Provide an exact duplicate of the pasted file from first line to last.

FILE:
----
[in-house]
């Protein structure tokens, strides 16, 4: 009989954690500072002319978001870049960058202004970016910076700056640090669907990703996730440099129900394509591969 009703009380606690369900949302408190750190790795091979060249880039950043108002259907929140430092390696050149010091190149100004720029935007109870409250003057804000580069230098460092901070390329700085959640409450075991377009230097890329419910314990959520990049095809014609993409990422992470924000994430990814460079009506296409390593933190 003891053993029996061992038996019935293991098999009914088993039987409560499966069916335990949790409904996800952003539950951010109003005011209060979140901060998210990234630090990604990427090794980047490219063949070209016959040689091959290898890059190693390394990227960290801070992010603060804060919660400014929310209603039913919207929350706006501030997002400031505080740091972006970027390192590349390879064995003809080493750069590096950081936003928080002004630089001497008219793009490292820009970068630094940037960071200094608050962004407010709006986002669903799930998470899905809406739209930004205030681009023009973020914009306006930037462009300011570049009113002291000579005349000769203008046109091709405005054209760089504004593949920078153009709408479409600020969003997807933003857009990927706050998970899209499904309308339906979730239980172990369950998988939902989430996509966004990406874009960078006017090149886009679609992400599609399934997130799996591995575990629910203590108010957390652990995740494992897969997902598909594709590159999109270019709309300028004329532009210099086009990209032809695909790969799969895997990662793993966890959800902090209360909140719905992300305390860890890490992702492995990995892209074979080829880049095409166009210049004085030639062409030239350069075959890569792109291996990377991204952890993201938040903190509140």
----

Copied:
[in-house]
């Protein structure tokens, strides 16, 4: 009989954690500072002319978001870049960058202004970016910076700056640090669907990703996730440099129900394509591969 009703009380606690369900949302408190750190790795091979060249880039950043108002259907929140430092390696050149010091190149100004720029935007109870409250003057804000580069230098460092901070390329700085959640409450075991377009230097890329419910314990959520990049095809014609993409990422992470924000994430990814460079009506296409390593933190 003891053993029996061992038996019935293991098999009914088993039987409560499966069916335990949790409904996800952003539950951010109003005011209060979140901060998210990234630090990604990427090794980047490219063949070209016959040689091959290898890059190693390394990227960290801070992010603060804060919660400014929310209603039913919207929350706006501030997002400031505080740091972006970027390192590349390879064995003809080493750069590096950081936003928080002004630089001497008219793009490292820009970068630094940037960071200094608050962004407010709006986002669903799930998470899905809406739209930004205030681009023009973020914009306006930037462009300011570049009113002291000579005349000769203008046109091709405005054209760089504004593949920078153009709408479409600020969003997807933003857009990927706050998970899209499904309308339906979730239980172990369950998988939902989430996509966004990406874009960078006017090149886009679609992400599609399934997130799996591995575990629910203590108010957390652990995740494992897969997902598909594709590159999109270019709309300028004329532009210099086009990209032809695909790969799969895997990662793993966890959800902090209360909140719905992300305390860890890490992702492995990995892209074979080829880049095409166009210049004085030639062409030239350069075959890569792109291996990377991204952890993201938040903190509140």